16. A wire bonding capillary apparatus as set forth in claim 13 wherein said capillary member is formed substantially of fine grain alumina and said layer is formed of titanium nitride.
17. A wire bonding capillary apparatus as set forth in claim 12 further including means to connecting said layer to a source of reference potential.
18. A wire bonding capillary apparatus as set forth in claim 17 wherein said capillary member is formed substantially of fine grain alumina and said layer is formed of titanium nitride.
19. A wire bonding capillary apparatus as set forth in claim 12 wherein said capillary member is formed substantially of fine grain alumina and said layer is formed of titanium nitride.
Description
BACKGROUND OF THE INVENTION

This invention relates to the protection of wire bonding capillaries, used in the bonding of wire between pads on a semiconductor die and leads on a die carrier, from spark erosion and carbon-like material build-up due to spark discharge from an electronic flame-off (EFO) torch.

BRIEF DESCRIPTION OF THE PRIOR ART

In the manufacture of semiconductor devices, it is normal practice to place the active smiconductor device, known as a chip or die, into a package or die carrier. Connection between the die and the package is made by means of electrically conductive leads connected between die bond pads on the die and leads on the package itself. Depending upon the type of semiconductor device involved, the connection between die bond pads and package lead is made via very thin wires which are bonded to the pad and lead, the wires being on the order of 25 microns and the like for normal semiconductor devices and up to about 500 microns for high powered devices. The wire itself, which is bonded to the pads and leads, is usually gold or aluminum. Several well known techniques are known for bonding the wire between the die bond pad and the package lead, the discussion herein being limited to three specific types of such bonding, namely, (1) thermocompression tailless gold ball and stitch bonding, (2) thermosonic tailless gold ball and stitch bonding and (3) ultrasonic or thermosonic tailless aluminum ball and stitch bonding. These well known bonding techniques are described in Precision 79 Semiconductor Bonding Handbook, published by Small Precision Tools, Inc., San Rafael, Calif.

During the bonding process in the above noted bonding techniques, after a wire has been bonded between a die bond pad and a package lead, the wire is broken off at the last made bond and a ball is then formed at the end of the wire from the wire feeder for the next bonding step.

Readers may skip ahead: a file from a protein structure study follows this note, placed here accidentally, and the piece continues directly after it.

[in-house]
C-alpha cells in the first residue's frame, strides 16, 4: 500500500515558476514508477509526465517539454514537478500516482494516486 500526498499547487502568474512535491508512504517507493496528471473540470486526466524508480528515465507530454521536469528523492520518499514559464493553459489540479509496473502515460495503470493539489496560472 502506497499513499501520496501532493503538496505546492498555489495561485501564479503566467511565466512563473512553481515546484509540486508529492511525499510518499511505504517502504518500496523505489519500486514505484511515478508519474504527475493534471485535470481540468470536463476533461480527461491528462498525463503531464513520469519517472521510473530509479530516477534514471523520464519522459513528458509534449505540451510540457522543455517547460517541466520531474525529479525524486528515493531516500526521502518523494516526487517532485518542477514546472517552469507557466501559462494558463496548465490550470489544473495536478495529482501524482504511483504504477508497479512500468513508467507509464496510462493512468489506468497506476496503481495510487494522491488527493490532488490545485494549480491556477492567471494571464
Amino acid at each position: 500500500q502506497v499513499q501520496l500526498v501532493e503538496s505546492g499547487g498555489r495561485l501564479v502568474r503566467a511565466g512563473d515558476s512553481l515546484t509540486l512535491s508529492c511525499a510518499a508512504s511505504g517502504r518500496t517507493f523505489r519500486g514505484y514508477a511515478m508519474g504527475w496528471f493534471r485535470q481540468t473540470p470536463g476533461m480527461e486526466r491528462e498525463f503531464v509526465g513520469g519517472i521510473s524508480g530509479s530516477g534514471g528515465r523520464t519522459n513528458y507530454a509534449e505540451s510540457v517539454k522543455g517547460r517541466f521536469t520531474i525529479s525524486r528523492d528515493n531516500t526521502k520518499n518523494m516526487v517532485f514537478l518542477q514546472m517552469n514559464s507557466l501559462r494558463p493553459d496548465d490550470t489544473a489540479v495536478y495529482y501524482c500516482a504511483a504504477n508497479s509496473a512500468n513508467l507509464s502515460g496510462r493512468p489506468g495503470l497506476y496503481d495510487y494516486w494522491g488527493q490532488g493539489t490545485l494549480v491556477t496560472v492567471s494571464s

At present, the ball is formed by use of an electronic flame-off (EFO) torch as will be explained hereinbelow. However, prior to the EFO, a small hydrogen flame-off torch was used. When the small hydrogen flame-off torch was used to form balls, the main cause for a wire bonding capillary to wear out was primarily abrasive wear. Capillary tool life of over one million bonds with ceramic capillaries was common. However, with the advent of the EF0, typical capillary life of ceramic capillaries dropped to less than one half million bonds. The main reason for the decrease in capillary bonding tool life was no longer abrasive wear but rather spark erosion damage on the capillary bonding face and build-up of carbon-like material within the bore of the capillary.

SUMMARY OF THE INVENTION

In accordance with the present invention, the above described problems of spark erosion damage on the capillary bonding face and carbon-like material build-up within the capillary bore are minimized during ball formation using an EFO. Briefly, this is accomplished by coating the bore and the entire outer surface of the capillary with a layer of an electrically conductive material and connecting the layer to a source of reference potential so that discharge current from the EFO can be led away from the capillary rapidly and prevent the undesirable spark erosion damage and carbon-like material build-up.

BRIEF DESCRIPTION OF THE DRAWINGS

FIG. 1 is a simplified schematic representation illustrating a sectionalized view of a typical semiconductor wire bonding capillary in which an electric spark generator or EFO is used to form a ball;

FIG. 2 is a cross-sectional view of a portion of a capillary tip as in FIG. 1 showing typical EFO erosion damage in the inside chamfer area of the capillary;

FIG. 3 is a cross-sectional view of a portion of a capillary tip showing the wire bonding capillary worn flat by EFO spark erosion;

FIG. 4 is a cross-sectional view of a portion of a capillary tip showing typical EFO burn when the capillary is formed from an electrically conductive material; and

FIG. 5 is a cross-sectional view of a capillary formed in accordance with the present invention.

Referring now to FIG. 1, there is shown a typical prior art capillary 23 which is formed of fine grain high alumina ceramic containing about 99.8% Al2 O3, beryllium oxide, glass, quartz, polycrystalline ruby or sapphire, corundum-system precious stone such as ruby or sapphire or other known wire bonding capillary materials. The wire bonding capillary 23 is held in a wire bonding machine by a heated capillary holder or ultrasonic transducer 24. A bonding wire 25, which is preferably of gold, passes through the hollow bore of the capillary having inner taper 15 and capillary bore 17. It should be understood that other metallic wires, such as aluminum, aluminum alloys, palladium, copper and copper alloys have been successfully used.